Today, the Interior Department announced it will be working toward broad changes to the landmark sage grouse conservation plans, putting the fate of the greater sage grouse and the more than 350 species that its habitat supports at risk of survival.
The notice of intent to change the plans starts a 45-day comment period and is consistent with the Secretary's direction to focus on energy dominance - risking useful conservation measures, such as habitat protections and lek buffers for the benefit of oil, gas and mining companies.
While the notice also refers to working closely with western governors, Interior Secretary Ryan Zinke did not wait for feedback from states and state outreach efforts on what (if any) changes to the plans were actually needed before formally cementing this process, as he said he would, following his August recommendations review of the plans.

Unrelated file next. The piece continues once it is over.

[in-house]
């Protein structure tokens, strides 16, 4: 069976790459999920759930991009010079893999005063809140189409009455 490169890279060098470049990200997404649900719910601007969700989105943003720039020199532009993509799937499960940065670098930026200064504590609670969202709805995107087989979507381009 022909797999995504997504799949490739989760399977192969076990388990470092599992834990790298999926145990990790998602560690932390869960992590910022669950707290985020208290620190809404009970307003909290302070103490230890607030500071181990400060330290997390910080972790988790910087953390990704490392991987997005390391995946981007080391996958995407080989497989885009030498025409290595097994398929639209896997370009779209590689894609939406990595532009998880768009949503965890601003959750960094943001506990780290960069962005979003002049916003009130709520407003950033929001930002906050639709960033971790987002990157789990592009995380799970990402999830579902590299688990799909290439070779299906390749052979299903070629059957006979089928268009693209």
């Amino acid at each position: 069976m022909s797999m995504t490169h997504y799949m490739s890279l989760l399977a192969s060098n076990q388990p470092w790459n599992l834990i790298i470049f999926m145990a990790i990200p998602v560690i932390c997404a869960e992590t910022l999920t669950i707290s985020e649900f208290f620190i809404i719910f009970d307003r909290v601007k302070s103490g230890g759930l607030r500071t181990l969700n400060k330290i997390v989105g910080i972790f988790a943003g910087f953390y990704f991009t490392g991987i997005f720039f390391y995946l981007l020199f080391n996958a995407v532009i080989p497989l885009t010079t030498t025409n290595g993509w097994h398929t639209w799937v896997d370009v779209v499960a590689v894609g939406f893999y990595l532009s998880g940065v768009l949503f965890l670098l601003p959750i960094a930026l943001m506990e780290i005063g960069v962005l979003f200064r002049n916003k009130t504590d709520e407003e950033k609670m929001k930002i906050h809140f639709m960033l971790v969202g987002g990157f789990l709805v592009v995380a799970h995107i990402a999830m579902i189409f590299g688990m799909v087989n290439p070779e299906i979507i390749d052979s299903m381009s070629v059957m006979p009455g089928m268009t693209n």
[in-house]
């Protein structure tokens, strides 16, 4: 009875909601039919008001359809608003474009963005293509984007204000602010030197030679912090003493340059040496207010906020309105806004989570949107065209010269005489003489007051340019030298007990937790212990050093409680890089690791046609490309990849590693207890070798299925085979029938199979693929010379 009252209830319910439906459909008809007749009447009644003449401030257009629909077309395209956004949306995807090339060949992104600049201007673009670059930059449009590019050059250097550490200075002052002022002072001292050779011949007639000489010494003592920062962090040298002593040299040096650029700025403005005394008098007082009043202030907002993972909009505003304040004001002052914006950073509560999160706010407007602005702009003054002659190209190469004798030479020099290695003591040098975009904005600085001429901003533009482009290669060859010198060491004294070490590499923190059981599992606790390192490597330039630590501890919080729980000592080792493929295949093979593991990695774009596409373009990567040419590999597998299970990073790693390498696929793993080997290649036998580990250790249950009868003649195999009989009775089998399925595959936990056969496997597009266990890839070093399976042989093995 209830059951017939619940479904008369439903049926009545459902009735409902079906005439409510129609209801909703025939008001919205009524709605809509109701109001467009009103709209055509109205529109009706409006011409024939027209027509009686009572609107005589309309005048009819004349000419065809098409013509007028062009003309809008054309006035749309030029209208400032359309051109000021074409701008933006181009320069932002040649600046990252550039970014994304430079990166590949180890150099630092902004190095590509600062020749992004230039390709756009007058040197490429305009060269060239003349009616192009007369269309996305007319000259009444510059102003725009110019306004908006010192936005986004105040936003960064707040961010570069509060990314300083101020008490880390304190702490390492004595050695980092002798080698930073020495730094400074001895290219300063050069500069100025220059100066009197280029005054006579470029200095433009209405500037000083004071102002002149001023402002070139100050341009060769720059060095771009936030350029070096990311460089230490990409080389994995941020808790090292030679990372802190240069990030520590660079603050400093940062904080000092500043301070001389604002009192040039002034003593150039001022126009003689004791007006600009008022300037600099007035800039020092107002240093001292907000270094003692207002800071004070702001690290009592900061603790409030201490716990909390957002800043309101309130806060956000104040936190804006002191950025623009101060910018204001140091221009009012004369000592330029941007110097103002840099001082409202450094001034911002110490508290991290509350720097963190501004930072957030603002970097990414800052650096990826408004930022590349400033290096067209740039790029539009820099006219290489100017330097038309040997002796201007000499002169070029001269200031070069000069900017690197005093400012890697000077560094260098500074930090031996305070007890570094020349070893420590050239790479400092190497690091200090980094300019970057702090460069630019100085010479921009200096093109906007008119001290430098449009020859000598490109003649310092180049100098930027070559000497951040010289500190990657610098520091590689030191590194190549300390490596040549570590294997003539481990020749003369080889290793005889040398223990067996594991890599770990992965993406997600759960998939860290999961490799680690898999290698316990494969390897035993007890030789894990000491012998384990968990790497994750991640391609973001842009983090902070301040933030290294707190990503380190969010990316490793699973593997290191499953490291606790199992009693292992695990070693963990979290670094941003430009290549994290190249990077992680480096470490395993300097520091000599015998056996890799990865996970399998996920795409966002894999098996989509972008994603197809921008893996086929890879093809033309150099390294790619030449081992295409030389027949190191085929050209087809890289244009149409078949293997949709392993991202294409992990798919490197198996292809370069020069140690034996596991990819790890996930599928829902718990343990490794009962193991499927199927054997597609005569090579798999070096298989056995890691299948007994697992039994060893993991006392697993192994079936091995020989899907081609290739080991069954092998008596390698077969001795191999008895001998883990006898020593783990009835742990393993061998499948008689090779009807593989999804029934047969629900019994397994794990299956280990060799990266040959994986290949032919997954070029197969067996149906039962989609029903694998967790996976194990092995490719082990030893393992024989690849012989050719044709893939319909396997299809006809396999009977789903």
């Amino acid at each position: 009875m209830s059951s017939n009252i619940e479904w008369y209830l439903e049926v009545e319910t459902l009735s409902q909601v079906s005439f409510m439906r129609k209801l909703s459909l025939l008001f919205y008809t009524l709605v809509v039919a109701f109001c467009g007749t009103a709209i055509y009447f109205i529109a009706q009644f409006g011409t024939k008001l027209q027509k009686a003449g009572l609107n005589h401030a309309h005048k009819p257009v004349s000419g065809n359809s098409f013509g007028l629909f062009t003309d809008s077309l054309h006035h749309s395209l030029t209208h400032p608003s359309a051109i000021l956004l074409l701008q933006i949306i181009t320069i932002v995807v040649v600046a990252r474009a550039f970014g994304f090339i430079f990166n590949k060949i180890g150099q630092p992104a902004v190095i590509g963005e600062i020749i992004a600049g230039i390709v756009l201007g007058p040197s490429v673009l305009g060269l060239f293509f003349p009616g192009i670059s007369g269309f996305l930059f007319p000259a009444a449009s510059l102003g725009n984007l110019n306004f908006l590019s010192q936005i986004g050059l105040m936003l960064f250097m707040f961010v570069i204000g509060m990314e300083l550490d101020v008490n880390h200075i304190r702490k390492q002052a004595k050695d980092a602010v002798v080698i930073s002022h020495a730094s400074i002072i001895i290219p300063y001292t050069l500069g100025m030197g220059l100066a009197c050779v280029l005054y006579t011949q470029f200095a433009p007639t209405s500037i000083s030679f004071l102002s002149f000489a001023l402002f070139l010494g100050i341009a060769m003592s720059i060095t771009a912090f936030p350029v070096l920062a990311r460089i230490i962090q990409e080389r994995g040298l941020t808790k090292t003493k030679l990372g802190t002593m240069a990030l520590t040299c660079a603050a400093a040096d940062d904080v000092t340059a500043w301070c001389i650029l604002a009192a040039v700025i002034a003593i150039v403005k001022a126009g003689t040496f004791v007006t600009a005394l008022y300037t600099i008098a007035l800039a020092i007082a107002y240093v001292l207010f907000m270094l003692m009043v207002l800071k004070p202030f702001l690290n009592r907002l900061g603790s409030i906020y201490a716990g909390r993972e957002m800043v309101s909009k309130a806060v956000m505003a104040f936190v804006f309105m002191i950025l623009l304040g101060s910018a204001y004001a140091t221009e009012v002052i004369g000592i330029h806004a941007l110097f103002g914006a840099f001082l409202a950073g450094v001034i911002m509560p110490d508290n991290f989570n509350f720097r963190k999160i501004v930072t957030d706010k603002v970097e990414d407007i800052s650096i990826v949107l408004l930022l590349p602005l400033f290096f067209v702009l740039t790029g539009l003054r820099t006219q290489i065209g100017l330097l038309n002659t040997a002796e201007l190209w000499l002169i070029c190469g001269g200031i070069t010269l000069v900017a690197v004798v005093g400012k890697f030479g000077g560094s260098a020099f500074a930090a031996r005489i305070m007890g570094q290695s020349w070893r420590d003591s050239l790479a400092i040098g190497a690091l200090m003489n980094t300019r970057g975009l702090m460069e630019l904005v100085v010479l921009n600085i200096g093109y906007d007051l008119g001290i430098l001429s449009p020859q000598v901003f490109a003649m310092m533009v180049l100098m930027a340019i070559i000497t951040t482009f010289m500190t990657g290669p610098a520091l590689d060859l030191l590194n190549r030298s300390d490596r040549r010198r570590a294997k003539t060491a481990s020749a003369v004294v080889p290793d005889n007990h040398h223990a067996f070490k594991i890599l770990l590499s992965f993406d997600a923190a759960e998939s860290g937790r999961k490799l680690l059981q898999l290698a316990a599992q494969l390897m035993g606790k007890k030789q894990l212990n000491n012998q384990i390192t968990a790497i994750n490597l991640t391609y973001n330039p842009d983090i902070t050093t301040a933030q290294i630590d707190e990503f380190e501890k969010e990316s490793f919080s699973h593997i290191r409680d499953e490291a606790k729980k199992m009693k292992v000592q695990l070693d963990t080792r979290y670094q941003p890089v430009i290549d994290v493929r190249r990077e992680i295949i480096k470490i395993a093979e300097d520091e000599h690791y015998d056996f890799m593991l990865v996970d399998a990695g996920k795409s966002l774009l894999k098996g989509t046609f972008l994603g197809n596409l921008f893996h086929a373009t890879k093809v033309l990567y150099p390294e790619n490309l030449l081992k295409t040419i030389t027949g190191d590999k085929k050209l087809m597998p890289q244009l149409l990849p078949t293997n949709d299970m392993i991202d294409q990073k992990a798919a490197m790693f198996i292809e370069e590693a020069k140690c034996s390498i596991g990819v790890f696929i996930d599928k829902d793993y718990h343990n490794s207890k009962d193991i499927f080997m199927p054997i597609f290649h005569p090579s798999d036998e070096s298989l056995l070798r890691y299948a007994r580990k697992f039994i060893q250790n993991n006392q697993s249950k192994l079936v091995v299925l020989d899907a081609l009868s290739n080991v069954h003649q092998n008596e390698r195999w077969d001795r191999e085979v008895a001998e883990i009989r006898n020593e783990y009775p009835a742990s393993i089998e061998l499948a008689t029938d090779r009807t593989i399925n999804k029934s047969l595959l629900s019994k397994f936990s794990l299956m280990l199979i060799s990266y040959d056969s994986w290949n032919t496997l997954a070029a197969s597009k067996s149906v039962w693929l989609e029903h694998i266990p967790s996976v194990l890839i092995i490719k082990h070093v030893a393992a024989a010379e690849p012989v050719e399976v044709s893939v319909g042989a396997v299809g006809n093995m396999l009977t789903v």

Because of the importance of its sagebrush habitat, the health of the sage grouse determines the survival of an entire ecosystem, including the golden eagle, elk, pronghorn and mule deer. The current plans reduce the threat of extinction by focusing on the most important habitat, but also ensure other activities continue on these public lands, representing conservation and collaborative work at its finest.
“The Interior Department is traversing down a dangerous path that could put this vital habitat at risk,” said Nada Culver, senior director of policy and planning at The Wilderness Society.
“These plans took nearly a decade of collaboration and planning with a variety of western stakeholders, and should not be torn apart in mere months.”